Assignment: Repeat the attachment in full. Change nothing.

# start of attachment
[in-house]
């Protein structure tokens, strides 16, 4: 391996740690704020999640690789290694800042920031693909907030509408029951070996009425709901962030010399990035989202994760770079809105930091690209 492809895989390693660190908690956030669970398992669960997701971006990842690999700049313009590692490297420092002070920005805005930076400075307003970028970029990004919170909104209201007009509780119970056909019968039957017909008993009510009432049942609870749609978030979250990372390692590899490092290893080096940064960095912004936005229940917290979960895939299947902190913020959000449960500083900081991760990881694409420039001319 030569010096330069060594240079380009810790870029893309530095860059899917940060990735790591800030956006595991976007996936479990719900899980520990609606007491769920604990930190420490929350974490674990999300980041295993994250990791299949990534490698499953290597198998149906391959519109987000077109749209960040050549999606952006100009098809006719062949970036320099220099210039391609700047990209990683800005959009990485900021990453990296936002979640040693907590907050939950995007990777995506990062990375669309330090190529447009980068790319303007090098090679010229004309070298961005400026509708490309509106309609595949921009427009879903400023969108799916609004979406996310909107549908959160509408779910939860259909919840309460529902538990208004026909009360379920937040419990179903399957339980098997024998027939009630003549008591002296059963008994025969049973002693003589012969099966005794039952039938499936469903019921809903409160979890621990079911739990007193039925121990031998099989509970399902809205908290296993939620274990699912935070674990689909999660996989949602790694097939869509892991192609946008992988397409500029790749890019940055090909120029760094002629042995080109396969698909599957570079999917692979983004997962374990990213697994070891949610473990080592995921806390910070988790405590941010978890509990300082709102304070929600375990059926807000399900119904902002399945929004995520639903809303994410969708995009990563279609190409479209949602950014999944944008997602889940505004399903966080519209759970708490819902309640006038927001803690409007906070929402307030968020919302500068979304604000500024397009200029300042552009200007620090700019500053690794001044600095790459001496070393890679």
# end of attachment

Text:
[in-house]
């Protein structure tokens, strides 16, 4: 391996740690704020999640690789290694800042920031693909907030509408029951070996009425709901962030010399990035989202994760770079809105930091690209 492809895989390693660190908690956030669970398992669960997701971006990842690999700049313009590692490297420092002070920005805005930076400075307003970028970029990004919170909104209201007009509780119970056909019968039957017909008993009510009432049942609870749609978030979250990372390692590899490092290893080096940064960095912004936005229940917290979960895939299947902190913020959000449960500083900081991760990881694409420039001319 030569010096330069060594240079380009810790870029893309530095860059899917940060990735790591800030956006595991976007996936479990719900899980520990609606007491769920604990930190420490929350974490674990999300980041295993994250990791299949990534490698499953290597198998149906391959519109987000077109749209960040050549999606952006100009098809006719062949970036320099220099210039391609700047990209990683800005959009990485900021990453990296936002979640040693907590907050939950995007990777995506990062990375669309330090190529447009980068790319303007090098090679010229004309070298961005400026509708490309509106309609595949921009427009879903400023969108799916609004979406996310909107549908959160509408779910939860259909919840309460529902538990208004026909009360379920937040419990179903399957339980098997024998027939009630003549008591002296059963008994025969049973002693003589012969099966005794039952039938499936469903019921809903409160979890621990079911739990007193039925121990031998099989509970399902809205908290296993939620274990699912935070674990689909999660996989949602790694097939869509892991192609946008992988397409500029790749890019940055090909120029760094002629042995080109396969698909599957570079999917692979983004997962374990990213697994070891949610473990080592995921806390910070988790405590941010978890509990300082709102304070929600375990059926807000399900119904902002399945929004995520639903809303994410969708995009990563279609190409479209949602950014999944944008997602889940505004399903966080519209759970708490819902309640006038927001803690409007906070929402307030968020919302500068979304604000500024397009200029300042552009200007620090700019500053690794001044600095790459001496070393890679």